Former Bills assistant Bruce DeHaven passes away

NFL Buffalo
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SAN FRANCISCO, CA – OCTOBER 7: Special teams coordinator Bruce DeHaven of the Buffalo Bills yells for the referee during a field goal attempt against the San Francisco 49ers in the second quarter on October 7, 2012 at Candlestick Park in San Francisco, California. The 49ers won 45-3. (Photo by Brian Bahr/Getty Images)

Legendary NFL Special Teams coach Bruce DeHaven passed away Tuesday evening after a courageous battle against cancer.

DeHaven coached special teams in the National Football League for three decades with the Buffalo Bills, San Francisco 49ers, Dallas Cowboys, Seattle Seahawks and most recently, the Carolina Panthers.

His stint with the Bills was, by far, the longest. DeHaven coached in Buffalo 13 seasons, including all four of the Super Bowl years. 

He as fired after the Music City Miracle in January of 2000. 

DeHaven’s special teams units in Buffalo were named best in the league by the Dallas Morning News in 1996, generally accepted as the top opinion on special teams ratings.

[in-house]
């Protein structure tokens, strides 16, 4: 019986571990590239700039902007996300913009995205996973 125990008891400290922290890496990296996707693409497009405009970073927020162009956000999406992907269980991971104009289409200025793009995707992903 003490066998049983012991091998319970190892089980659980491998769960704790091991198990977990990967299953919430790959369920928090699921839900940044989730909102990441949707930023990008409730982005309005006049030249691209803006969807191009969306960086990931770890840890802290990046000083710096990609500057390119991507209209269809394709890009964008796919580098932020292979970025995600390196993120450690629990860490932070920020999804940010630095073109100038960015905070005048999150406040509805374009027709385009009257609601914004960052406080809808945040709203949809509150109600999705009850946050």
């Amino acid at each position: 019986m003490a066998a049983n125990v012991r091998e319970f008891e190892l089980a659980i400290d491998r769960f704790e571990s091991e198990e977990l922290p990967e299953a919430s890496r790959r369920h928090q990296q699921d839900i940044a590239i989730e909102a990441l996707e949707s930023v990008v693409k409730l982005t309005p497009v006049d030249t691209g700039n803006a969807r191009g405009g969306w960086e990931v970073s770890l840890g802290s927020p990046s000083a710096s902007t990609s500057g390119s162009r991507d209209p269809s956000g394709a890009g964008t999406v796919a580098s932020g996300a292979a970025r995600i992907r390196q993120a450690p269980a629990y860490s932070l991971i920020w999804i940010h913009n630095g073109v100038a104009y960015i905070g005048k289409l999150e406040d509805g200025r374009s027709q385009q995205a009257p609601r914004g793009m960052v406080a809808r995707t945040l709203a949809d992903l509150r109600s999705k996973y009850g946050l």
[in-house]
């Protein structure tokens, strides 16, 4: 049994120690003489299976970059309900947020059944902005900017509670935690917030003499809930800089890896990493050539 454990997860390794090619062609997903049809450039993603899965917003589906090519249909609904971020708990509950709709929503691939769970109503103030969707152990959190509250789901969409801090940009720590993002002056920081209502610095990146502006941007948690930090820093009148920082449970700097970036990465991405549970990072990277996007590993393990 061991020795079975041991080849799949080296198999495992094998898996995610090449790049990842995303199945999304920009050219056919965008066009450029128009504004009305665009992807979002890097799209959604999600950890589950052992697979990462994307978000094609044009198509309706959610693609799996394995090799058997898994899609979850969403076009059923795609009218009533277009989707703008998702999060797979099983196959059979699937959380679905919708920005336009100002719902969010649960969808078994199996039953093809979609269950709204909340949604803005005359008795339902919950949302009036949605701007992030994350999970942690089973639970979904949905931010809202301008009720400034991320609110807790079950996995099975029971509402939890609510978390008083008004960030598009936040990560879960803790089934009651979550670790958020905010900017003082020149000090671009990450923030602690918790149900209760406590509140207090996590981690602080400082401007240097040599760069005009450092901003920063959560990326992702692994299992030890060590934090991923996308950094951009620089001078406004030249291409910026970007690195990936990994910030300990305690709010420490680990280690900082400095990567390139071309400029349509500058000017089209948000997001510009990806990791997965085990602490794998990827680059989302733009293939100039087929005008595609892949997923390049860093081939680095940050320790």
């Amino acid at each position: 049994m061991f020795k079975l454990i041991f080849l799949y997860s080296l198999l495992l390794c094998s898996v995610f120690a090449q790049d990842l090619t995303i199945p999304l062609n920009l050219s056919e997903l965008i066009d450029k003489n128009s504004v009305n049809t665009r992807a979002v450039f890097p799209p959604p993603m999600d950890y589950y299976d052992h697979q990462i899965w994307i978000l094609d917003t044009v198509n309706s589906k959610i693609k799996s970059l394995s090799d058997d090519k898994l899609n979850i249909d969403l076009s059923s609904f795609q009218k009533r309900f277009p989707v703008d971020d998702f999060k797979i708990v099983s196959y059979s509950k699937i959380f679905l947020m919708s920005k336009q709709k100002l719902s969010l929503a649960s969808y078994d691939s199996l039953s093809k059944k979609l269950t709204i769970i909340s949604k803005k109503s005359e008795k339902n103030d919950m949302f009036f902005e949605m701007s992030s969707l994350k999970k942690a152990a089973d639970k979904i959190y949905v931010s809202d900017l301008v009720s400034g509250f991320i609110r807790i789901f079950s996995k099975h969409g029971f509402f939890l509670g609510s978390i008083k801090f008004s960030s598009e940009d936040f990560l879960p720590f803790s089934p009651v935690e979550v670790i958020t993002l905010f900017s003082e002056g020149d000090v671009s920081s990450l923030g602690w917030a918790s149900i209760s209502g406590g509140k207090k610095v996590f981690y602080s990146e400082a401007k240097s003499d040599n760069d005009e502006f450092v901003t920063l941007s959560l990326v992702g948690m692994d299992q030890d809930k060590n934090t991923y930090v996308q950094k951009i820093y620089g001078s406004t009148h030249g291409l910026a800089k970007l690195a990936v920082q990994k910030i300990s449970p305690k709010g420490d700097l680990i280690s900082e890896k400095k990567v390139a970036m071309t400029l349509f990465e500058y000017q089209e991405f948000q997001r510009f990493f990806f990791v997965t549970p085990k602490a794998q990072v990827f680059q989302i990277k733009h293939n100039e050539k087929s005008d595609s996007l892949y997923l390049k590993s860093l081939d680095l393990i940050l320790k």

The Bills kickoff coverage unit tops in the NFL for four consecutive seasons (1987-90) under DeHaven.

He helped make Steve Tasker a seven-time Pro Bowler.

Kicker Steve Christie set team records in 1998 with 140 points and 33 made field goals while becoming the franchise’s all-time leading scorer.

He continued the success in Dallas. Cowboys punter Mat McBriar ranked first in the NFL with a 48.2-yard gross average in 2006 and the Cowboys’ kickoff coverage unit was best in the league in 2004 by holding opponents to a 17.5 yards per return average.

DeHaven closed his NFL career as a part of Carolina’s run to a Super Bowl last season. 

To his fellow coaches and players, all those accomplishments pale in comparison to DeHaven the person. 

“I was a better football player because Bruce DeHaven was my coach, but I was a better man because Bruce DeHaven was my friend,” Tasker said. “I will miss him very, very much.”

“His work ethic, his love for and his dedication to the game, his caring about those players from whom he was able to bring forth their maximum talents and who revere him are all signature features which distinguished him,” said former Bills head coach Marv Levy. “Beyond that, he was a wonderful husband and father possessed of a happy and upbeat nature.”

I think he’s one of the best special teams coaches in the league, which is why when the Bills let him go he signed quickly with other clubs. He was just that good,” Christie said. “He really looked after us and he pushed us like any coach would and for me personally, if I got into a rut or something, he was really good at helping us get out of it. He was just a great guy to play for.”

DeHaven’s greatest source of pride centered around his wife Kathy and two children, Tobin Scott and AnnieMaude.

He was also a passionate St. Louis Cardinals fan. He loved music, reading and the Kansas farm where he was raised. 

Bruce DeHaven was 68 years old. 

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